Song and Memory

The Boxties’ repertoire is eclectic – songs from Ireland, England, Canada, Samoa, folk and gospel, a bit of tango and who knows what else as their range expands.

What leads singers to a particular song (when they’re not writing their own, of course)? 

It’s a frequently query in interviews with musicians, and often the answer has something to do with the memory of special experiences, particularly those of childhood.

But not always.

Members of the Boxties reflected on the question of whether particular songs reminded them of different times and places, or special memories, and came up with a variety of responses.

Bridget

For me every song comes with some kind of attachment. I first learnt Bold Riley sitting around the campsite at Woodford (folk festival) just over a year ago and instantly fell in love with it. At that time, Boxties was not even an idea yet, but I remember thinking that we had to perform this song and Ashreya had to sing the lead. When we sing Bold Riley now, I think about that time and not only is it an amazing reminder of how far we’ve come in a year, but it also makes me think of how perfectly things can work out if you want them to.

Ashreya

Mostly the answer to this question is no. I don’t know why, but I feel incredibly in the present in Boxties when we sing and play. My mind doesn’t call on my memory in any strong way. I feel moved all the time, but those feelings feel like they are created right there and then, as opposed to being attached to a previous experience.

I find myself visualising places and scenes, but they are purely fictional places I know I’ve never been. Sometimes I imagine things like smells or sounds or feelings like the wind on my face. But these aren’t my own memories in any specific way (because of course I have actually felt the wind on my face numerous times).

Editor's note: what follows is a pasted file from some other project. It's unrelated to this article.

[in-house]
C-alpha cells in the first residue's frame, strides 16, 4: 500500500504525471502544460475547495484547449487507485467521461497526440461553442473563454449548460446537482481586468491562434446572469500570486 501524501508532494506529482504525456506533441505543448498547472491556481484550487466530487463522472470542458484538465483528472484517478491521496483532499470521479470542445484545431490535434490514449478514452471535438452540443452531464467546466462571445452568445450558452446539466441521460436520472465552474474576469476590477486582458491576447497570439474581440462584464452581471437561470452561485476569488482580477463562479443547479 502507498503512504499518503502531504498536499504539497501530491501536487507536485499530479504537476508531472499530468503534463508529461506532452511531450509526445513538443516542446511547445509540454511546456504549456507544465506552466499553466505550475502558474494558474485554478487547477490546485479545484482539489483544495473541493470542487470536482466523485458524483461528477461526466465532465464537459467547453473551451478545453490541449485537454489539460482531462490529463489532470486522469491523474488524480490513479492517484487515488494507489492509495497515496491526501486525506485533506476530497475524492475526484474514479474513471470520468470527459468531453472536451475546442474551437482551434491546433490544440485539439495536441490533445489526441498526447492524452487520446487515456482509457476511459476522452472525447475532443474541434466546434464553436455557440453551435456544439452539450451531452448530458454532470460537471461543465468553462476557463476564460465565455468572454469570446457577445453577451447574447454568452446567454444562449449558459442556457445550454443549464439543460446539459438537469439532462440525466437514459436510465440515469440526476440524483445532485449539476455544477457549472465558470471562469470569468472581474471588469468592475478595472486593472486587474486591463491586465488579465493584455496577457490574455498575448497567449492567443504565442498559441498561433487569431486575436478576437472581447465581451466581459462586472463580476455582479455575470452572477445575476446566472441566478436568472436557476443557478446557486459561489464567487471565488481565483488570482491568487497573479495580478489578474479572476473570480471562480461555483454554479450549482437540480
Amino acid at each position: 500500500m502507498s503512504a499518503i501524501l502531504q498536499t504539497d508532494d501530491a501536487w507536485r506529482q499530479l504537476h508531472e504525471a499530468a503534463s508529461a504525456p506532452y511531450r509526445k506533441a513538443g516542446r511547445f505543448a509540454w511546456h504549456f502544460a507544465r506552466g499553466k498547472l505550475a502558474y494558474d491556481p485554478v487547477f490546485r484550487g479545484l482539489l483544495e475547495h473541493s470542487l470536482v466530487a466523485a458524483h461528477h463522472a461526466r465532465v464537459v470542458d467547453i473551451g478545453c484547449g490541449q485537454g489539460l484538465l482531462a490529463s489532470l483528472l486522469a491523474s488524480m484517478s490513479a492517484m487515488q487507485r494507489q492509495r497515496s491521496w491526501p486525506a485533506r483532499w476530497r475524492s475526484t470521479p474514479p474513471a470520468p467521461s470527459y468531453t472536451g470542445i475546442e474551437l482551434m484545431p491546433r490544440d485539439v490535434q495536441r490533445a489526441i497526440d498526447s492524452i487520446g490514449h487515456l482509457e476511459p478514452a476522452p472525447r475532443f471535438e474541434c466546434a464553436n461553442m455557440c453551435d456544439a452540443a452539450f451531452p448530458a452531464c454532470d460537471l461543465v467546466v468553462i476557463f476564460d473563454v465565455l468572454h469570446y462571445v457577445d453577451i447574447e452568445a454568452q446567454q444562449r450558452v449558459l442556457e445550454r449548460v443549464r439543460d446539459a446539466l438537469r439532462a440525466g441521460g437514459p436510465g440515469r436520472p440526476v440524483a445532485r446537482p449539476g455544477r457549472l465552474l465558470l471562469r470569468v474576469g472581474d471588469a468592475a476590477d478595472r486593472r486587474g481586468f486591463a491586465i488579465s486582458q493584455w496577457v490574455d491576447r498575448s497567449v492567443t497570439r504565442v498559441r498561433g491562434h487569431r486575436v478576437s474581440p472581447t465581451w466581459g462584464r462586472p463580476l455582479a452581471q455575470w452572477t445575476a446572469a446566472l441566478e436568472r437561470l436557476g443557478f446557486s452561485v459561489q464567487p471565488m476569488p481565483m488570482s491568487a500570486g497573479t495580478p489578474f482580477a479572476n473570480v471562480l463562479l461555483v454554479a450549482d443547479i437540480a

The only exception so far is Prairie Town where (fortunately and unfortunately) I do have experiences I have lived through, and which tend to find their way to the surface when we sing it. 

Annie

(In which Annie derives a systematic approach to the question of what draws her to a particular song)

The Seven Stages of Falling in Love with a Boxties Song

(Cases in point: Arlington, Seven Bridges Road, Prairie Town)

  1. Hearing the song
  2. Feeling like it reminds you of something, possibly from childhood
  3. Lying awake at night trying to remember what
  4. Running the lyrics through your head, over, and over, and over
  5. Increasing vividness of visual imagery
  6. Realisation that you didnt see these things in person
  7. Heightened appreciation for lyrical and musical poetry of a song  

Which reminds me, we also need to do Away But Never Gone

Mairead

Both Anachie Gordon and I Know My Love evoke strong memories of childhood. Mum used to play a lot of traditional Irish tunes around the house and I guess that has filtered through into my life as a musician. I’m having a particularly good time learning I Know My Love as I used to pretend as a 10-year-old that I was a member of The Corrs and dreamed of one day performing the song for an audience.

All our other songs so far were learnt in school or with the Boxties, so they don’t really remind me of another time in my life. However Prairie Town is a song that evokes a strong sense of an imagined life. Whenever I sing this song I can create a vivid image of wide fields of wheat under brilliant clear blue skies. This is such an enjoyable experience - to be able to inhabit another world, even for a brief moment, and because of this Prairie Town is always one of my favourites to sing.